P081 Effect of bile acid on lymphocyte migration in the small intestine
N. Shibuya*1, M. Higashiyama1, S. Nishii1, A. Mizoguchi1, K. Inaba1, N. Sugihara1, Y. Hanawa1, A. Wada1, K. Horiuchi1, H. Furuhashi1, C. Kurihara1, H. Hozumi1, Y. Okada1, C. Watanabe1, S. Komoto1, K. Tomita1, S. Nagao1, M. Saruta2, R. Hokari1
1National Defense Medical College, Internal Medicine, Tokorozawa, Japan, 2Jikei University School of Medicine, Internal Medicine, Tokyo, Japan
The introduction of the western diet has been proposed as an explanation for the increase in inflammatory bowel disease (IBD) incidence. Among them, greater consumption of fat is known to increase risk of IBD. We have reported that dietary fat augmented intestinal immune system by increasing lymphocyte migration to the intestinal microvessels by using intravital microscope system in the animal models of IBD. High fat diet increases secondary bile acid, especially deoxycholate (DCA), which is reported to be involved in the exacerbation of IBD along with direct effect of fat. Each bile acid distinctively affects gut immunity and its mechanism remains to be clarified. Recently, aberrant migration of lymphocytes to intestinal mucosa has been regarded one of critical pathogenesis of IBD. We aimed to investigate the effect of several kinds of bile acid on gut immunity in the view point of intestinal microcirculation.
(1) Effect of bile acid exposure on intestinal mucosa: Thoracic duct lymphocytes (TDL) were collected from the thoracic duct of donor rats. We intravenously injected CFSE-fluorescence labelled TDL into recipient rats, and migration in intestinal mucosa was observed by a confocal microscope to evaluate the TDL migration. In some recipient rats, bile acids were injected into ligated ileum at both ends to evaluate the direct effect on intestinal mucosa. Tauro Colic Acid Natrium (tauro-CANa, 4 mM) or DCA (4 mM), PBS were injected into the intestinal lumen. PBS was used as a control sample. Mucosal vascular addressin cell adhesion molecule 1 (MAdCAM-1) neutralising antibody was administered intravenously in some rats. Mucosal damages were measured histologically. (2) Effect of bile acid exposure on TDL: TDL were cultured at 4°C for 2 h with above-mentioned bile acids. Expression levels of L-selectin and α4 integrin in the obtained lymphocytes were examined by flowcytometry.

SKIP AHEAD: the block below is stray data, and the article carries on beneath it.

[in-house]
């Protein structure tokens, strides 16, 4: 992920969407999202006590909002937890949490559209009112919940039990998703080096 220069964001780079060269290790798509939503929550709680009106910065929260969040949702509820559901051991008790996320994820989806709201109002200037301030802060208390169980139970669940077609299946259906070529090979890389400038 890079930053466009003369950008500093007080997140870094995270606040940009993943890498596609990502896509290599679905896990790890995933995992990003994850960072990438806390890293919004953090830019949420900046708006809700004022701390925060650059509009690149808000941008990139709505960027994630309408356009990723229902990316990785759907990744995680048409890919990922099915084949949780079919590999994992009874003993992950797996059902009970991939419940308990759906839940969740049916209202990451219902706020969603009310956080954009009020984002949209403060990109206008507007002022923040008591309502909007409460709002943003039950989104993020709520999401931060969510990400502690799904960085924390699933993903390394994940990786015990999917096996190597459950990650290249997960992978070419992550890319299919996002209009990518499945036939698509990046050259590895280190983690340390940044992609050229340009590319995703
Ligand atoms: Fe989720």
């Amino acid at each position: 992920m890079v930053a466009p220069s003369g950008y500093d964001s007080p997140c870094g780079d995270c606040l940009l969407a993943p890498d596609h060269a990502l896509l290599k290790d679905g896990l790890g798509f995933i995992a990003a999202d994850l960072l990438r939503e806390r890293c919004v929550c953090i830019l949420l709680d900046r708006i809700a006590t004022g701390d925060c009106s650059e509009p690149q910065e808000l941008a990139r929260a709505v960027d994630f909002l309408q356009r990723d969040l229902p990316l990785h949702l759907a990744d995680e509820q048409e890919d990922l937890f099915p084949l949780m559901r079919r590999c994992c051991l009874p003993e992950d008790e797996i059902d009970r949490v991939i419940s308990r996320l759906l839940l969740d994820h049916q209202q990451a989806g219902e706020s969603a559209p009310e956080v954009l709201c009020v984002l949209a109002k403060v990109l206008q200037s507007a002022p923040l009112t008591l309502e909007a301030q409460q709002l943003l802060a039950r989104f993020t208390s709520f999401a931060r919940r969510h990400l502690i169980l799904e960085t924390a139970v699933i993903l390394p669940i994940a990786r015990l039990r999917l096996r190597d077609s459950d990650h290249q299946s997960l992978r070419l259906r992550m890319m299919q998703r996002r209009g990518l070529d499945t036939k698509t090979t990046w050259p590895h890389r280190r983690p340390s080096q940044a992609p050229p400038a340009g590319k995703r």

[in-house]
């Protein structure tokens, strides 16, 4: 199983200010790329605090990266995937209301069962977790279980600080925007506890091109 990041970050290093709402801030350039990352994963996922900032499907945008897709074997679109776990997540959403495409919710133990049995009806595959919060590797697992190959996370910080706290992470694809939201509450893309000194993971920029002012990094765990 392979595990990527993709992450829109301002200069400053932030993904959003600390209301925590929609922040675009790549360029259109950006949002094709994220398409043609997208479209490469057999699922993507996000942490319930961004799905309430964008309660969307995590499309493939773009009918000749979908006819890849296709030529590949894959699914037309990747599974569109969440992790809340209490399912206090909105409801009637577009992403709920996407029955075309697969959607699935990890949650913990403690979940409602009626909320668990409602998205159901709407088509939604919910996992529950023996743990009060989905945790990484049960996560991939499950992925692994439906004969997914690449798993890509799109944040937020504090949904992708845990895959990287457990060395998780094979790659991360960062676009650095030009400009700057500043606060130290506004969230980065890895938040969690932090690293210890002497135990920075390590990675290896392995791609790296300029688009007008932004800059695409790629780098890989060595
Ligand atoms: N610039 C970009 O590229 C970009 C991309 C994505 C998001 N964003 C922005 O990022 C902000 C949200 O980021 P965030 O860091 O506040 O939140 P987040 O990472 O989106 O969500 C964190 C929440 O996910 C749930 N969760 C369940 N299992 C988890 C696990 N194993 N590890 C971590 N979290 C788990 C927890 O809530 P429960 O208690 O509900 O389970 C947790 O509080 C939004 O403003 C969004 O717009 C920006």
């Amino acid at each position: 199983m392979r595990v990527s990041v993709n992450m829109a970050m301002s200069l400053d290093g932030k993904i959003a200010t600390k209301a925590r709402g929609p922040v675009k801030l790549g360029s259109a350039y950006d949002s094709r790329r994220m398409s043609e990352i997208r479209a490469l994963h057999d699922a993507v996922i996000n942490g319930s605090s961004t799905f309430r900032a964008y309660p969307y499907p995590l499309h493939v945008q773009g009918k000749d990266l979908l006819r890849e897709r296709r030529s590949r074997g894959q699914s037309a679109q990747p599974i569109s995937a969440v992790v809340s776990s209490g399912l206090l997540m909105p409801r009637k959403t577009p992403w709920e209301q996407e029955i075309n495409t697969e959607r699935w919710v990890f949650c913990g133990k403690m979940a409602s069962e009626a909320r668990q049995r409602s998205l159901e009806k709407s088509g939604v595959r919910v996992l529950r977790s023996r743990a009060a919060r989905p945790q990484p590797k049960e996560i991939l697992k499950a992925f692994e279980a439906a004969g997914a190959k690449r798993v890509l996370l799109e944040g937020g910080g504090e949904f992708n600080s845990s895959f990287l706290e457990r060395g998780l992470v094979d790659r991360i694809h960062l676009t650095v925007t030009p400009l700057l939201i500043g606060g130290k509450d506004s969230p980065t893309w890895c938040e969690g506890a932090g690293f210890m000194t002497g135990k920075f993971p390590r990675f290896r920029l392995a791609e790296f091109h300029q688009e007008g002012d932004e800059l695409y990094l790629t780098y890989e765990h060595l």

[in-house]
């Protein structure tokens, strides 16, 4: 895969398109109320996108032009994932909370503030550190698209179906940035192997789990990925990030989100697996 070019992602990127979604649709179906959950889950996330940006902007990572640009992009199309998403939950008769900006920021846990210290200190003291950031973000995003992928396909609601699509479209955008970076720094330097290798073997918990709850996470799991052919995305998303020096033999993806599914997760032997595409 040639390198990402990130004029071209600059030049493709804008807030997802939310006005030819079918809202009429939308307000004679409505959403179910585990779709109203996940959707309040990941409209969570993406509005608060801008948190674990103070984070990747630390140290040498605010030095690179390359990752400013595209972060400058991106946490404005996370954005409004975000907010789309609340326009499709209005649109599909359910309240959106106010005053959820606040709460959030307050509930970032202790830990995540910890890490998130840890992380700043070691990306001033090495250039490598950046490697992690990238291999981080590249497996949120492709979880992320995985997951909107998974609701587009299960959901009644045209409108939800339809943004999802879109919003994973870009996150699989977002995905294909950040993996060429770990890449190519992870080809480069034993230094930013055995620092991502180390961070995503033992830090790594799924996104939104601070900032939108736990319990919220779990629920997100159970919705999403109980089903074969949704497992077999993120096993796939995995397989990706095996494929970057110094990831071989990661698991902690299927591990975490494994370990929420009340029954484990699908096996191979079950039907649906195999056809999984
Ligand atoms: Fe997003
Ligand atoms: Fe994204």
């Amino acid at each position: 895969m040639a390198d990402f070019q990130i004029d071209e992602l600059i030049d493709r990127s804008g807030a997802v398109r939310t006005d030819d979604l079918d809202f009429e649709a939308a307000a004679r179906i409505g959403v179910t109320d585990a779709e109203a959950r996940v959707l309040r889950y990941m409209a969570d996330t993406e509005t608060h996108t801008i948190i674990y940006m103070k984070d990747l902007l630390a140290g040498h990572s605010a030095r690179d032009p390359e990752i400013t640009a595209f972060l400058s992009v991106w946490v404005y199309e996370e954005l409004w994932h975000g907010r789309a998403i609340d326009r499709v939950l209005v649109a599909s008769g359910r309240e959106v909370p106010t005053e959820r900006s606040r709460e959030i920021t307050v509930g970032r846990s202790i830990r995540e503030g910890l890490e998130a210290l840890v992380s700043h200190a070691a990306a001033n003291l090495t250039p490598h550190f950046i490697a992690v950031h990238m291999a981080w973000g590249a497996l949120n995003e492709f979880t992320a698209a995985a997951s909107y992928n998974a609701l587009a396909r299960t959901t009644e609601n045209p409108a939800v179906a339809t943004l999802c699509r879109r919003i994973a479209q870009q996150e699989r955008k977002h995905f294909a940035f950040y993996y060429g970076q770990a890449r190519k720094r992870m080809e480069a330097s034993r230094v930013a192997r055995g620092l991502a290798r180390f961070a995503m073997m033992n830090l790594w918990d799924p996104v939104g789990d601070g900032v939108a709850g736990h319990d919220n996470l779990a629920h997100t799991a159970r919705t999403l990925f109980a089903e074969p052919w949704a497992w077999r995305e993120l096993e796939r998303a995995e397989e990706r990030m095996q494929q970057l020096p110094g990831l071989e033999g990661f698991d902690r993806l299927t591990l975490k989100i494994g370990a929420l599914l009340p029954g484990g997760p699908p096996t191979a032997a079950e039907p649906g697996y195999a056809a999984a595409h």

(1) A small number of lymphocytes adhered to intestinal microvessels in control group. There was no change in TDL adhesion in the Tauro-CANa exposed group. TDL adhesion increased in the DCA exposed group. Increased lymphocyte adhesion by DCA was partially blocked by neutralising antibody of MAdCAM-1. Histologically, a part of intestinal mucosa was damaged by DCA, and inflammatory cell infiltration was observed in the mucosa. (2) Expressions of α4 integrin and L-selectin on TDL did not alter with or without addition of bile acids.
DCA caused injury of ileal mucosal epithelium and increased lymphocyte adhesion to the vascular endothelium in the ileal mucosa, suggesting that the gastrointestinal immunity could be altered by some bile acids via increase in expression of adhesion molecules on microvessels.